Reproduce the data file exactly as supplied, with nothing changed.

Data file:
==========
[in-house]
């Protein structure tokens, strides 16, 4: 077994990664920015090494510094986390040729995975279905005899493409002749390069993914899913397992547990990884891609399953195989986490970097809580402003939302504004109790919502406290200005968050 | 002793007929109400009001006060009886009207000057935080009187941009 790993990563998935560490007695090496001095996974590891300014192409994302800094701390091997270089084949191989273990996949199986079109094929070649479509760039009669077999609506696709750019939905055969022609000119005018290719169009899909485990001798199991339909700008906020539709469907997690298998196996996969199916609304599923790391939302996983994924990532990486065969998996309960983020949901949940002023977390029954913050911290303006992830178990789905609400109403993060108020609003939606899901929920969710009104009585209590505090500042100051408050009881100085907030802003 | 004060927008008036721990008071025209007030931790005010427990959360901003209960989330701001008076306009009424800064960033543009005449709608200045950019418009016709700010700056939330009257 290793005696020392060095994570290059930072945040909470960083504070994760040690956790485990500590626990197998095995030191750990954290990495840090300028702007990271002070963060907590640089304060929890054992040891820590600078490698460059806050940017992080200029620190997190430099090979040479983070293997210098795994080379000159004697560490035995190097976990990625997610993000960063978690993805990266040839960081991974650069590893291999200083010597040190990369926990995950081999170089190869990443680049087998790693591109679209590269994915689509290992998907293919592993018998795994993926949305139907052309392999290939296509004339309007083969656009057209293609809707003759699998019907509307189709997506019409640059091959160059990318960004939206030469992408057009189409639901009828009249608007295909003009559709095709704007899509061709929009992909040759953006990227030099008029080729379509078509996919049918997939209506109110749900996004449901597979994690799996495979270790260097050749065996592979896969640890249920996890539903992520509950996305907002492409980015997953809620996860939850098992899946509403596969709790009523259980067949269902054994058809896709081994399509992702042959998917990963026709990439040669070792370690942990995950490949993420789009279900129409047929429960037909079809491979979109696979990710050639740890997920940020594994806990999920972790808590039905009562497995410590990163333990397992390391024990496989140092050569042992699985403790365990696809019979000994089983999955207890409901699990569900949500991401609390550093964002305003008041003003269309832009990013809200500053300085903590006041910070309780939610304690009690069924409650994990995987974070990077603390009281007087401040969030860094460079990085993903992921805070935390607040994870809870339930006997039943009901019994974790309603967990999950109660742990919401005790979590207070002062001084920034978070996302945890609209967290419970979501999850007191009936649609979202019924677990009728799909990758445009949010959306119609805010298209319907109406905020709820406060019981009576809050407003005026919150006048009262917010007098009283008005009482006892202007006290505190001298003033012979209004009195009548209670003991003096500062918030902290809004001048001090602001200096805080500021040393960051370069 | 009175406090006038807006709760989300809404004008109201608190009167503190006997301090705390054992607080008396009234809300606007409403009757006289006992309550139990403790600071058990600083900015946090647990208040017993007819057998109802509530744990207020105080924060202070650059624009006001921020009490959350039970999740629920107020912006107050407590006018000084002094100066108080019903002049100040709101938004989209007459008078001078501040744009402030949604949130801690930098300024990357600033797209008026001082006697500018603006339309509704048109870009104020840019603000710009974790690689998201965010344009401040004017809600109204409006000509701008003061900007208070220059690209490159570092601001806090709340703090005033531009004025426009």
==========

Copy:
[in-house]
């Protein structure tokens, strides 16, 4: 077994990664920015090494510094986390040729995975279905005899493409002749390069993914899913397992547990990884891609399953195989986490970097809580402003939302504004109790919502406290200005968050 | 002793007929109400009001006060009886009207000057935080009187941009 790993990563998935560490007695090496001095996974590891300014192409994302800094701390091997270089084949191989273990996949199986079109094929070649479509760039009669077999609506696709750019939905055969022609000119005018290719169009899909485990001798199991339909700008906020539709469907997690298998196996996969199916609304599923790391939302996983994924990532990486065969998996309960983020949901949940002023977390029954913050911290303006992830178990789905609400109403993060108020609003939606899901929920969710009104009585209590505090500042100051408050009881100085907030802003 | 004060927008008036721990008071025209007030931790005010427990959360901003209960989330701001008076306009009424800064960033543009005449709608200045950019418009016709700010700056939330009257 290793005696020392060095994570290059930072945040909470960083504070994760040690956790485990500590626990197998095995030191750990954290990495840090300028702007990271002070963060907590640089304060929890054992040891820590600078490698460059806050940017992080200029620190997190430099090979040479983070293997210098795994080379000159004697560490035995190097976990990625997610993000960063978690993805990266040839960081991974650069590893291999200083010597040190990369926990995950081999170089190869990443680049087998790693591109679209590269994915689509290992998907293919592993018998795994993926949305139907052309392999290939296509004339309007083969656009057209293609809707003759699998019907509307189709997506019409640059091959160059990318960004939206030469992408057009189409639901009828009249608007295909003009559709095709704007899509061709929009992909040759953006990227030099008029080729379509078509996919049918997939209506109110749900996004449901597979994690799996495979270790260097050749065996592979896969640890249920996890539903992520509950996305907002492409980015997953809620996860939850098992899946509403596969709790009523259980067949269902054994058809896709081994399509992702042959998917990963026709990439040669070792370690942990995950490949993420789009279900129409047929429960037909079809491979979109696979990710050639740890997920940020594994806990999920972790808590039905009562497995410590990163333990397992390391024990496989140092050569042992699985403790365990696809019979000994089983999955207890409901699990569900949500991401609390550093964002305003008041003003269309832009990013809200500053300085903590006041910070309780939610304690009690069924409650994990995987974070990077603390009281007087401040969030860094460079990085993903992921805070935390607040994870809870339930006997039943009901019994974790309603967990999950109660742990919401005790979590207070002062001084920034978070996302945890609209967290419970979501999850007191009936649609979202019924677990009728799909990758445009949010959306119609805010298209319907109406905020709820406060019981009576809050407003005026919150006048009262917010007098009283008005009482006892202007006290505190001298003033012979209004009195009548209670003991003096500062918030902290809004001048001090602001200096805080500021040393960051370069 | 009175406090006038807006709760989300809404004008109201608190009167503190006997301090705390054992607080008396009234809300606007409403009757006289006992309550139990403790600071058990600083900015946090647990208040017993007819057998109802509530744990207020105080924060202070650059624009006001921020009490959350039970999740629920107020912006107050407590006018000084002094100066108080019903002049100040709101938004989209007459008078001078501040744009402030949604949130801690930098300024990357600033797209008026001082006697500018603006339309509704048109870009104020840019603000710009974790690689998201965010344009401040004017809600109204409006000509701008003061900007208070220059690209490159570092601001806090709340703090005033531009004025426009």